"Mazy leaned into me, her weight against my legs like the embrace of an old friend. She looked up at me and I knew her visit was over -- she wanted to go home.

"I had cleaned her collar and the tags jingled brightly as I slipped it over her head. I then bent down and sobbed into her shiny fur.

"It was a quiet ride for the two of us, as I drove to your place. When I reached over to open the door to let Mazy out, she nudged my wrist, licked my hand and sighed.

"In my sadness and grief, I had forgotten this letter. I pulled the note out of my shirt pocket to write the final words. I finished and glanced at Mazy. She extended her head, urging me to place the note in her collar as we had practiced.

"Thank you, from a stranger who's been warmed by sunlight, wrapped in the shiniest black fur I have ever seen. Welcome her well. When you hug her, please hug her for me. I couldn't do so to say good-bye for fear I'd not let her go."

* * *

"Do you still have her stocking?" Terrence asked his wife.

"I sure do," she answered tearfully. She then gave a faint smile as tears spilled from her eyes.

Mazy wagged her tail, uttered a whine of understanding. She turned to look back at the front door, still ajar, and sighed. Both of her humans were sniffling, talking in soft voices, and watching their fur girl.

"Are you happy to be home, girl?"

Mazy padded over to the front door, stepped up to it, then turned so that her rump brushed heavily against the wood, shutting the door.

Mazy trotted over to her humans, stood between them and hung her head. Terrence and Tammy gratefully bent over and embraced her. Mazy's long powerful tail began wagging fiercely and a smile graced her ebony face.

Out front, parked across the street from the couple's home, a man thought fondly of his wife and of the blessing that had graced their lives the past year in the form of a shiny Black Lab.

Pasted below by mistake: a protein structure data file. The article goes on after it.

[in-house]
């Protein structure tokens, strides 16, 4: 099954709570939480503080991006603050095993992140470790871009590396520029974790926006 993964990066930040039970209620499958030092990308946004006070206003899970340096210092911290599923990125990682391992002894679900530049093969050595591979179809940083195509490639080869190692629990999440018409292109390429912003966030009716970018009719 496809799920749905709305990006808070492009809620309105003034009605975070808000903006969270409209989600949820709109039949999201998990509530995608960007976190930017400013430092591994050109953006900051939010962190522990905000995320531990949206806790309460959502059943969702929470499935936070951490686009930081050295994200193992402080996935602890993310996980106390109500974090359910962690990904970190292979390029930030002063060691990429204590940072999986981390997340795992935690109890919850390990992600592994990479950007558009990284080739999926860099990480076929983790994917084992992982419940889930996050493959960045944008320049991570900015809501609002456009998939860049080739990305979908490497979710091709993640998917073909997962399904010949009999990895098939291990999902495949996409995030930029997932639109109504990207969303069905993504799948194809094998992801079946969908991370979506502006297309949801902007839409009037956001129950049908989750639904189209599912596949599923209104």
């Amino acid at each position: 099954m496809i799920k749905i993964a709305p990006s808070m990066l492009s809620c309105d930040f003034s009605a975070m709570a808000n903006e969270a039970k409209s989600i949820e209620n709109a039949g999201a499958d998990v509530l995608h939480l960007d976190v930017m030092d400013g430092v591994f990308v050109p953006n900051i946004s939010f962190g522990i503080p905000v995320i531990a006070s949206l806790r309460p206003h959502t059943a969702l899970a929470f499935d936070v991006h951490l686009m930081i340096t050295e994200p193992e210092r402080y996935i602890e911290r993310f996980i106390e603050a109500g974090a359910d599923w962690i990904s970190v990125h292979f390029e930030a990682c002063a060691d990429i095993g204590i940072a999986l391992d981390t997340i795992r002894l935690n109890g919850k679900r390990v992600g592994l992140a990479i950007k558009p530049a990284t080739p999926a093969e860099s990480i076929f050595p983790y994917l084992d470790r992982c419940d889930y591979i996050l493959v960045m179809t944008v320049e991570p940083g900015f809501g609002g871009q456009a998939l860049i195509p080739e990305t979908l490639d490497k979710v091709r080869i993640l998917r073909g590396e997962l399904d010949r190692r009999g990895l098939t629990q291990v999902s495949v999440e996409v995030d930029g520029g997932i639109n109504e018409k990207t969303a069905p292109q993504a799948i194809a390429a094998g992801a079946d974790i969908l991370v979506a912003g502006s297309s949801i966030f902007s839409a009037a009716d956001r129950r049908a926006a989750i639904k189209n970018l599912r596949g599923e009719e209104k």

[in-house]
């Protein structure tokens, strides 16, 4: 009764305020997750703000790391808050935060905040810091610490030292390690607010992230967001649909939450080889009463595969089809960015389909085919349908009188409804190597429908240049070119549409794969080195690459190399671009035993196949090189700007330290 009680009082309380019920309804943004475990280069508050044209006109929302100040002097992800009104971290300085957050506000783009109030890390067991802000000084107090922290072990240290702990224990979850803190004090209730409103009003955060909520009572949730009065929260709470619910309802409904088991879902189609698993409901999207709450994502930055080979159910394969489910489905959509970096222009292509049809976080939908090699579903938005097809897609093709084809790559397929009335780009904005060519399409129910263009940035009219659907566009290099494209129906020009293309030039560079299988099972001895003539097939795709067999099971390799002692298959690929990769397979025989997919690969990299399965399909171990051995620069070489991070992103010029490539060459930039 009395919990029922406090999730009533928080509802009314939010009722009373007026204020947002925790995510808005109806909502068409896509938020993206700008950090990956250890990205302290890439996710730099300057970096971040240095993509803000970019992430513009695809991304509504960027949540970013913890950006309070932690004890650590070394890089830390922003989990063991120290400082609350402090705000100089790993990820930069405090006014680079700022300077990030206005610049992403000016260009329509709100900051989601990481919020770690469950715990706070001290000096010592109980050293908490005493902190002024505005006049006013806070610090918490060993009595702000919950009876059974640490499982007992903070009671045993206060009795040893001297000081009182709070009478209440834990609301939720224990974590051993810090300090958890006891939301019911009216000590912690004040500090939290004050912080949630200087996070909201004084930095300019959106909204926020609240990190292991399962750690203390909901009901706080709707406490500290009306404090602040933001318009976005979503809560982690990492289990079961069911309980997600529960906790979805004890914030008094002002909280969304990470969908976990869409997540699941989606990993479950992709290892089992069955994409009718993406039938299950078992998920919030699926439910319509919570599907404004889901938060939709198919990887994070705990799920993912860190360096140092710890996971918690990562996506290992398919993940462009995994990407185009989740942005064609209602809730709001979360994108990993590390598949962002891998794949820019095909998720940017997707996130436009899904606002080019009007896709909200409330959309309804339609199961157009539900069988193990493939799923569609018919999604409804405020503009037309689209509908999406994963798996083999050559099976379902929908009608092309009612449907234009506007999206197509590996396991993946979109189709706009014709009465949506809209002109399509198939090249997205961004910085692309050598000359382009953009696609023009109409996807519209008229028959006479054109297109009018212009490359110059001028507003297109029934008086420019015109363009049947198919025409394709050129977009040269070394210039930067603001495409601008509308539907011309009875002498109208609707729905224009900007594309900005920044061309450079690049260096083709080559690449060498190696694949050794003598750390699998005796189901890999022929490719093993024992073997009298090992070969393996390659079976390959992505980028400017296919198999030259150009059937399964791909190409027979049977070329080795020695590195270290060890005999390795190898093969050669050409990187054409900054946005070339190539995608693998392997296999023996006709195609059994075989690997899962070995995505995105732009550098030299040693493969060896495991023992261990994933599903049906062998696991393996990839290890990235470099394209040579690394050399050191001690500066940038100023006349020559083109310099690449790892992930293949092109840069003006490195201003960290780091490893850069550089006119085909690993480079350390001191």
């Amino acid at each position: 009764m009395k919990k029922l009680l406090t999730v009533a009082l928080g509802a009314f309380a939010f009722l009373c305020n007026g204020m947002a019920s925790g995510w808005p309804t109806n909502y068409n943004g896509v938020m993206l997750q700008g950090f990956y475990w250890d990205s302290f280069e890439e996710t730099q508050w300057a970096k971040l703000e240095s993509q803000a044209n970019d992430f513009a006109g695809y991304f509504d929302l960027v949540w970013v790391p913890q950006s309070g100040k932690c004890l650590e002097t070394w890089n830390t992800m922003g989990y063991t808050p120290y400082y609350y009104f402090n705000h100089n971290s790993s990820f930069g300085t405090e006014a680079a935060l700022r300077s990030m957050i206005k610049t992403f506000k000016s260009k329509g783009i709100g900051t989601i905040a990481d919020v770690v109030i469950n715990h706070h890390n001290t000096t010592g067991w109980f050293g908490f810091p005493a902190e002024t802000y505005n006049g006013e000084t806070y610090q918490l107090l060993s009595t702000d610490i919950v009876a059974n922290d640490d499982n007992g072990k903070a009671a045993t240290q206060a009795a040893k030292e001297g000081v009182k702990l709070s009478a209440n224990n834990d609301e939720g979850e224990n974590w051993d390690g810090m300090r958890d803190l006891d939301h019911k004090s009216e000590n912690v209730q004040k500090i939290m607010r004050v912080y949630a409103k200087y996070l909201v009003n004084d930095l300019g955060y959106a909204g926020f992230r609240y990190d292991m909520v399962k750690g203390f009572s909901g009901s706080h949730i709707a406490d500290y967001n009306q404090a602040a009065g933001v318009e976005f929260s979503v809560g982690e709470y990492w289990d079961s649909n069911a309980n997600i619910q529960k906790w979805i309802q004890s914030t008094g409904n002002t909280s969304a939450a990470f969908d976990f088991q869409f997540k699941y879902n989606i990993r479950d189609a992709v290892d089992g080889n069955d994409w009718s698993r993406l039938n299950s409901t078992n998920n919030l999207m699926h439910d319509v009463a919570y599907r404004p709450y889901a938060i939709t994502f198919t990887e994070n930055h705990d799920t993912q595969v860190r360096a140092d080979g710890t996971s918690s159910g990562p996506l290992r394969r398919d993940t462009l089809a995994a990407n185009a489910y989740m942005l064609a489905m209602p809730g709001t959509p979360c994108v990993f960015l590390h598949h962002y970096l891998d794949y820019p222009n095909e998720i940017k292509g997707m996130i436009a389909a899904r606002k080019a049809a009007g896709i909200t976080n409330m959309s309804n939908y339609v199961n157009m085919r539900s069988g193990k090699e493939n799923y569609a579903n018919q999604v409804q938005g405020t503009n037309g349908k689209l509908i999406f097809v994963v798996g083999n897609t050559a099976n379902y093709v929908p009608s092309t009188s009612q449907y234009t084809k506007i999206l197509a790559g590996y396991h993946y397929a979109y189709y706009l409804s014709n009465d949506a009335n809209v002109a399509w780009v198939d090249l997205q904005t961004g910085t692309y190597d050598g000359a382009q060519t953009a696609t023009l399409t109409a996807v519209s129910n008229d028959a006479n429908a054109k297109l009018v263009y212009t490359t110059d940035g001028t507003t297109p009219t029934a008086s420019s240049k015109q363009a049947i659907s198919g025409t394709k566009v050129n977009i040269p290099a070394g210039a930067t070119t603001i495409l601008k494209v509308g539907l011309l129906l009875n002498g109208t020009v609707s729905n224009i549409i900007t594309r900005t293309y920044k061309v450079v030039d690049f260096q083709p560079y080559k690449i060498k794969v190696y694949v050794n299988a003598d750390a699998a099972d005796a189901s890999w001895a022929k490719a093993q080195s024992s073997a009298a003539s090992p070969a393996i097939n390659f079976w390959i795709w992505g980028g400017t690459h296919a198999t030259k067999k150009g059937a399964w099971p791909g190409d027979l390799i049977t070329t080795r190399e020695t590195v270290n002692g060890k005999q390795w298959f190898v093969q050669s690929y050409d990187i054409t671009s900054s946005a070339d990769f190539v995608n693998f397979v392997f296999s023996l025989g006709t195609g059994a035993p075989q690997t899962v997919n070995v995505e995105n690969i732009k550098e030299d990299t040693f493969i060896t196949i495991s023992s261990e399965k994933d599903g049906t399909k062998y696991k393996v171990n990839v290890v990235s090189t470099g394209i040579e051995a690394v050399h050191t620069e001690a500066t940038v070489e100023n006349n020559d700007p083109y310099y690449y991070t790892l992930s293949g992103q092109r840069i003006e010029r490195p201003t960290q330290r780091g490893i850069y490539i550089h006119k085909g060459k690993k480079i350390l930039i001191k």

Before driving away for good, he lifted his head and gave thanks to God.


Kathy Pippig Harris is a writer, an author, and an animal lover. Her desire is to help those animals who must rely on humans to be their friend, advocate, protector, and family member. She wants her writing to be a tool that may make that difference.

Pastor's Quote of the Week
Children are permanently impressed only by the loyalties of their adult associates; precept or even example is not lastingly influential. Loyal persons are growing persons, and growth is an impressive and inspiring reality. Live loyally today--grow--and tomorrow will attend to itself. The quickest way for a tadpole to become a frog is to live loyally each moment as a tadpole.

(From: The Urantia Papers - Paper-100 Section-1)

The Prayer
Dear God,        
        Thank You for Dogs! We humans could learn so much from them if only we Would.

You ALL are Within the Infinitely Loving Embrace of our Universal Parent,

The Creator's Eternal Love to all of You,
Pastor Daniel